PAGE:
gives

$\begin{array}{ccc} d_3 & d_2 & d_1 & d_0 \\ d_5 & d_4 & d_5 & d_4 \\ d_6 & & & d_6 \end{array}$

### In ℤ12

\begin{align} &d_6 \cdot 2^6 + d_5 \cdot 2^5 + d_4 \cdot 2^4 + d_3 \cdot 2^3 + d_2 \cdot 2^2 + d_1 \cdot 2^1 + d_0 \cdot 2^0 \\ &÷ ~ 2^3 + 2^2 \\ &= d_6 \cdot 2^3 + (d_5 - d_6) \cdot 2^2 + (d_4 - d_5 + d_6) \cdot 2^1 + (d_3 - d_4 + d_5 - d_6) \cdot 2^0 \\ & \text{remainder } (d_2 - d_3 + d_4 - d_5 + d_6) \cdot 2^2 + (d_1) \cdot 2^1 + (d_0) \cdot 2^0 \end{align}

gives

$\begin{array}{ccc} d_3 & d_2 & d_1 & d_0 \\ d_5 & d_4 & & \\ & d_6 & & \end{array}$

### In ℤ13

\begin{align} &d_6 \cdot 2^6 + d_5 \cdot 2^5 + d_4 \cdot 2^4 + d_3 \cdot 2^3 + d_2 \cdot 2^2 + d_1 \cdot 2^1 + d_0 \cdot 2^0 \\ &÷ ~ 2^3 + 2^2 + 2^0 \\ &= d_6 \cdot 2^3 + (d_5 - d_6) \cdot 2^2 + (d_4 - d_5 + d_6) \cdot 2^1 + (d_3 - d_4 + d_5 - 2 \cdot d_6) \cdot 2^0 \\ & \text{remainder } (d_2 - d_3 + d_4 - 2 \cdot d_5 + 3 \cdot d_6) \cdot 2^2 + (d_1 - d_4 + d_5 - d_6) \cdot 2^1 \\ &\hspace{34pt} + (d_0 - d_3 + d_4 - d_5 + 2 \cdot d_6) \cdot 2^0 \end{align}

gives

$\begin{array}{ccc} d_3 & d_2 & d_1 & d_0 \\ d_6 & d_5 & d_4 & d_4 \\ & d_6 & d_5 & \end{array}$

### In ℤ14

\begin{align} &d_6 \cdot 2^6 + d_5 \cdot 2^5 + d_4 \cdot 2^4 + d_3 \cdot 2^3 + d_2 \cdot 2^2 + d_1 \cdot 2^1 + d_0 \cdot 2^0 \\ &÷ ~ 2^3 + 2^2 + 2^1 \\ &= d_6 \cdot 2^3 + (d_5 - d_6) \cdot 2^2 + (d_4 - d_5) \cdot 2^1 + (d_3 - d_4 + d_6) \cdot 2^0 \\ & \text{remainder } (d_2 - d_3 + d_5 - d_6) \cdot 2^2 + (d_1 - d_3 + d_5 - d_6) \cdot 2^1 + (d_0) \cdot 2^0 \end{align}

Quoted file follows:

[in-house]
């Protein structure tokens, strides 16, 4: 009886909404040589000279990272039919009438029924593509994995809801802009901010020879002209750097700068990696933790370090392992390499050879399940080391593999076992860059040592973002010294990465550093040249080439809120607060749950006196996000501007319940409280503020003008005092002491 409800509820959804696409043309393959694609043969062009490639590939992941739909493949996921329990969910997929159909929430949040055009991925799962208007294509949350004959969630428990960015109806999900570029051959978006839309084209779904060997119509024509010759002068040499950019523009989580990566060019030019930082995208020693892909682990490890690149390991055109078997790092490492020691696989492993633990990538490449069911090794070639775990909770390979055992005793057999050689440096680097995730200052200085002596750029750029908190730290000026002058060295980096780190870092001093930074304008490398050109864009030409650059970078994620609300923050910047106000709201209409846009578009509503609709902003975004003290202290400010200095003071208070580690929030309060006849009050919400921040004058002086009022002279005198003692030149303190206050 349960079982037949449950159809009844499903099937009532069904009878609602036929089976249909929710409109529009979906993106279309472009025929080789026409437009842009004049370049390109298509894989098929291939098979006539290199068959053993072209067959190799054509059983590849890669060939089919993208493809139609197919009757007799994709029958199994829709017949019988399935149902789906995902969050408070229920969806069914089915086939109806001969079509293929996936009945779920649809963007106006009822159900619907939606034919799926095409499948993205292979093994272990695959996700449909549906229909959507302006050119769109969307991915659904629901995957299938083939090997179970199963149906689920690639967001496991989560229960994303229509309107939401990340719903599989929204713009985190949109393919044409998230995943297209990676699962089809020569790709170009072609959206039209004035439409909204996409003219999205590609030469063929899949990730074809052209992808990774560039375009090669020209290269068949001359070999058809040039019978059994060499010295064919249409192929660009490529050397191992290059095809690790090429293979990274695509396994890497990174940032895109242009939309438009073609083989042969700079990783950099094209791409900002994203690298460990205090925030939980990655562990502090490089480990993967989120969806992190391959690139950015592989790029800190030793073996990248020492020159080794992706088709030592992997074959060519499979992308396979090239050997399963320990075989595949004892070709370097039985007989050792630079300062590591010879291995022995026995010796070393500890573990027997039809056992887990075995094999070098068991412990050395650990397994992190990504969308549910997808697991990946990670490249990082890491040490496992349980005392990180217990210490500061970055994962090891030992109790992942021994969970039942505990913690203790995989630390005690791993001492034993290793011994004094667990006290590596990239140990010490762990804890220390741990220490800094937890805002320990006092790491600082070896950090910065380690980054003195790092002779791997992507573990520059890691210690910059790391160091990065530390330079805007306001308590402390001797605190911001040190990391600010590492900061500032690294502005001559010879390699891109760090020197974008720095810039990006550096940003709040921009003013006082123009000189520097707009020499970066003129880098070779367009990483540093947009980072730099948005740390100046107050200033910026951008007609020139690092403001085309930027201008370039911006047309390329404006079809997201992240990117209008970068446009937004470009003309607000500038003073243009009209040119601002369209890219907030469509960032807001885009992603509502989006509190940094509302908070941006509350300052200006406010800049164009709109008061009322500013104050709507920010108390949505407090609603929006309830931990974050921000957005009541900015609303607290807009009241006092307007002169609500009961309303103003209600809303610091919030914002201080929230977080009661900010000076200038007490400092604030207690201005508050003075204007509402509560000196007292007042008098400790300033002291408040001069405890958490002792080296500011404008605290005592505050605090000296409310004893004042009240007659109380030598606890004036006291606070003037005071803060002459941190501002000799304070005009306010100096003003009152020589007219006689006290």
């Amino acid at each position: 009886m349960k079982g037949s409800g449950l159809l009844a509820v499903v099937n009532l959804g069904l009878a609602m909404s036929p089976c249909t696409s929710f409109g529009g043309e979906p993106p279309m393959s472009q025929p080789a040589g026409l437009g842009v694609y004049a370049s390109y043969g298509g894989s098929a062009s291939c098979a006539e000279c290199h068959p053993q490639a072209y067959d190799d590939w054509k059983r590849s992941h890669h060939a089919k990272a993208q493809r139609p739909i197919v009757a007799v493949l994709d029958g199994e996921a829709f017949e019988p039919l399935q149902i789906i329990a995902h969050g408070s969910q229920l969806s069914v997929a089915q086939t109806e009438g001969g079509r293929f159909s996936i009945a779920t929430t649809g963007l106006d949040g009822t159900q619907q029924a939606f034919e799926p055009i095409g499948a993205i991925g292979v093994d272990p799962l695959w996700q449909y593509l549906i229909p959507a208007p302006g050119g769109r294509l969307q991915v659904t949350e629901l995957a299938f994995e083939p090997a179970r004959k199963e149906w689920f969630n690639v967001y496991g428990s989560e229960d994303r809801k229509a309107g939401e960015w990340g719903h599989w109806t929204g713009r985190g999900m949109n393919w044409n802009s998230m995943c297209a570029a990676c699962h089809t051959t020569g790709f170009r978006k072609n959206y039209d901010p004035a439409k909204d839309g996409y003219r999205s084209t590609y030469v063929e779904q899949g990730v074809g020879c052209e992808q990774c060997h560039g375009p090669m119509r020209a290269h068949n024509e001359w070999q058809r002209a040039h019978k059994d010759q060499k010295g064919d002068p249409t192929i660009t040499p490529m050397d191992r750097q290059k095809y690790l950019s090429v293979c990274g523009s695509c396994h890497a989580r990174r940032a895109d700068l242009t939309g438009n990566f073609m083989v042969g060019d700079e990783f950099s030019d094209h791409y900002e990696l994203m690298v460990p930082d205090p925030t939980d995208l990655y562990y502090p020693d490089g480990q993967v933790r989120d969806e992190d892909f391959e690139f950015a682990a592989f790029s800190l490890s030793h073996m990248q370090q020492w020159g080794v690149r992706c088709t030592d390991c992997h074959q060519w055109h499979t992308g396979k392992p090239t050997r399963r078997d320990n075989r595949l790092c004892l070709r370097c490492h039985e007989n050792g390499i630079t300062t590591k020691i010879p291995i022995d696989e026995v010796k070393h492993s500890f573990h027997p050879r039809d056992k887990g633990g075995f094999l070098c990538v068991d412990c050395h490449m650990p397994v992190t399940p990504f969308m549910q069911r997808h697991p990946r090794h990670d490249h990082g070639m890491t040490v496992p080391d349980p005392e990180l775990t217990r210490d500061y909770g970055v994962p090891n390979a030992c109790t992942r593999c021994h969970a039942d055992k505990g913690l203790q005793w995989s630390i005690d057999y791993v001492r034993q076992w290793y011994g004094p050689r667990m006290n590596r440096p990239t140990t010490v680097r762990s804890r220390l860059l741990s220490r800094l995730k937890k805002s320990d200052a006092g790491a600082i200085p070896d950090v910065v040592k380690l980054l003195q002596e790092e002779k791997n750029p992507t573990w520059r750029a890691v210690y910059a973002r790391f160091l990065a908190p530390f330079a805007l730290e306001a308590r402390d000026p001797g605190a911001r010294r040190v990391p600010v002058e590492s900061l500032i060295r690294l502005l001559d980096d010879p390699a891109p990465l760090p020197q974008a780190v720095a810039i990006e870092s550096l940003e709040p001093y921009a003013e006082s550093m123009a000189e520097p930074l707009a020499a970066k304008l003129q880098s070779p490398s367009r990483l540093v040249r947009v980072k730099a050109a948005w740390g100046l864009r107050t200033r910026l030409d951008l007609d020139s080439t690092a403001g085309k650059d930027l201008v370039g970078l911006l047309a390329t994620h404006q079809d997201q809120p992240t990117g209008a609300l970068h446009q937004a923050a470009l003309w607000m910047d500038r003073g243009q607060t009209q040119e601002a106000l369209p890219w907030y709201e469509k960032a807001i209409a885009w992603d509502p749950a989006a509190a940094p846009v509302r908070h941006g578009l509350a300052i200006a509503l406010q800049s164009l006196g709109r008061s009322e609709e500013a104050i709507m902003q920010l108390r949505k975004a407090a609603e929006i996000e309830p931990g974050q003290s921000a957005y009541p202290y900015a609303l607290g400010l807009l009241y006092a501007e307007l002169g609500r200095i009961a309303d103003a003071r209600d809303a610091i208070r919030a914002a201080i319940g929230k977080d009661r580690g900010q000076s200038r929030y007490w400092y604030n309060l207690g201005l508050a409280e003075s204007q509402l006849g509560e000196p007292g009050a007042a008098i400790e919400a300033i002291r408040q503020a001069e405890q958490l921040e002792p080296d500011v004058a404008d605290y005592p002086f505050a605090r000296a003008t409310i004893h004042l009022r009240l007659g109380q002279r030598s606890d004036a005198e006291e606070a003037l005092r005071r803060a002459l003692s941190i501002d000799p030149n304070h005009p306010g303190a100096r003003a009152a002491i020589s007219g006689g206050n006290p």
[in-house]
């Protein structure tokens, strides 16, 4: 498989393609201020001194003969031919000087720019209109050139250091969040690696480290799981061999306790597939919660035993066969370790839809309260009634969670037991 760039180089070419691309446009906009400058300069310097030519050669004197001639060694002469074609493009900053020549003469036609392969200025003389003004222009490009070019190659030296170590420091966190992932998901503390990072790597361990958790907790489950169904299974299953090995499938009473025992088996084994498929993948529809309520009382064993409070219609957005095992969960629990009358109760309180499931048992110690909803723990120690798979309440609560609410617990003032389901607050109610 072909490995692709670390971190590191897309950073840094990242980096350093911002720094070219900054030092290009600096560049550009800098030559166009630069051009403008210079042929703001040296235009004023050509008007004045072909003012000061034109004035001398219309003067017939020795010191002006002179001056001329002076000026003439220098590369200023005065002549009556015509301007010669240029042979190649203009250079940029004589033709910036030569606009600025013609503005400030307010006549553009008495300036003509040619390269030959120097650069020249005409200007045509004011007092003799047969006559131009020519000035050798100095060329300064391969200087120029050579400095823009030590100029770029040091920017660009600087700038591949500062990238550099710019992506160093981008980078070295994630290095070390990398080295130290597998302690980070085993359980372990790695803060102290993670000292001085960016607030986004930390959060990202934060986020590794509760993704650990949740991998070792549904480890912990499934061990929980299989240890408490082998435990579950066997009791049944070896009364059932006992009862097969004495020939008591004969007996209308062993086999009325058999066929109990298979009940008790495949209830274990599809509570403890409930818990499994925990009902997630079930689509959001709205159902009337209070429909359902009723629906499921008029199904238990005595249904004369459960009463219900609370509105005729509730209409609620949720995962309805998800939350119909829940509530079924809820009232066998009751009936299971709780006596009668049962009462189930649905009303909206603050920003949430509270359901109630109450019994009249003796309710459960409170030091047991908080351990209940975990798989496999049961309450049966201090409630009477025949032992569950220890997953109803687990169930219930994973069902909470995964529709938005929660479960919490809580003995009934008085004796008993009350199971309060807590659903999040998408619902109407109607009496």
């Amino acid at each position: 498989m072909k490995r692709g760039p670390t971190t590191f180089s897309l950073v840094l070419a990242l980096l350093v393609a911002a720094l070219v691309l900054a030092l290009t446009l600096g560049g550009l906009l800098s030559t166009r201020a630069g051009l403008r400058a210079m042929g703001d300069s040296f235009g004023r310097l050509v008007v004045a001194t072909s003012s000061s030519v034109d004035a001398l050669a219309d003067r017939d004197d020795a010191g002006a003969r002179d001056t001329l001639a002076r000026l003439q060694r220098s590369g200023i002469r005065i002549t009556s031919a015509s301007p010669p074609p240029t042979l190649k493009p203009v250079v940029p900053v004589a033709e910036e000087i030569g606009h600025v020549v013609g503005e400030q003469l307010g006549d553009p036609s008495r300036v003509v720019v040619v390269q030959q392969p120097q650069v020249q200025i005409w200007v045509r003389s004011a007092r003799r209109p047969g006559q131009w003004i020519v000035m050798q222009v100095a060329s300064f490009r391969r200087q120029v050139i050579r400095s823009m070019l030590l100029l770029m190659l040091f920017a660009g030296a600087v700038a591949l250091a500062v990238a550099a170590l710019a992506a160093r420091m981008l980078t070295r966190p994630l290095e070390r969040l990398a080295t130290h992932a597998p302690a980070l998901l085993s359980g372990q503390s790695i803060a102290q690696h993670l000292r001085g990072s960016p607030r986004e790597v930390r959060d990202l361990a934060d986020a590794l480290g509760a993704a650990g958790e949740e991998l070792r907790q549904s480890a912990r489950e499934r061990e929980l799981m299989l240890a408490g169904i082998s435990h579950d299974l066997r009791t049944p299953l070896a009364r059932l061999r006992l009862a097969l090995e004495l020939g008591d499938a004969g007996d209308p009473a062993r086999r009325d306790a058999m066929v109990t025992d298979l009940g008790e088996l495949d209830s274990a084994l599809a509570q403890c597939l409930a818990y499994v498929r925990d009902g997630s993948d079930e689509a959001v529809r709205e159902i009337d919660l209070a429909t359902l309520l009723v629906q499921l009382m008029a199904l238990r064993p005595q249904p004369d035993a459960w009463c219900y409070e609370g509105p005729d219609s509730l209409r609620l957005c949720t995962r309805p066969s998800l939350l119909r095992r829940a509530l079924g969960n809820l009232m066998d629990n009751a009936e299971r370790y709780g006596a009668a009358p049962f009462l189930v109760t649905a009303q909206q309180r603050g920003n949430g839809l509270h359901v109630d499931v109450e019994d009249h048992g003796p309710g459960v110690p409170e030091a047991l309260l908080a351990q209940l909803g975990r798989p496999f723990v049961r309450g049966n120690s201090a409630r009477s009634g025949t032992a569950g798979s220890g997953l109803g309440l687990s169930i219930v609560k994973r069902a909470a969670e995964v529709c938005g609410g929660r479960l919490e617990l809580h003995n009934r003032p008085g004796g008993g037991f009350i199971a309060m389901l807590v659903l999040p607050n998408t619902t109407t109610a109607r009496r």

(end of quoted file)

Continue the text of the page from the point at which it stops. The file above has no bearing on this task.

gives

$\begin{array}{ccc} d_3 & d_2 & d_1 & d_0 \\ d_6 & d_5 & d_4 & \end{array}$

## Conclusion

• We can derive an algorithm using shifts and addition to compute the remainder by any constant.

• This algorithm is faster than a trivial loop with subsequent additions/subtractions.

• For many constants, the compiler knows even faster algorithms. You can look at the assembly output with godbolt (e.g. 24).

• Another interesting reference: Stackoverflow: “Efficient (cycles wise) algorithm to compute modulo 25?”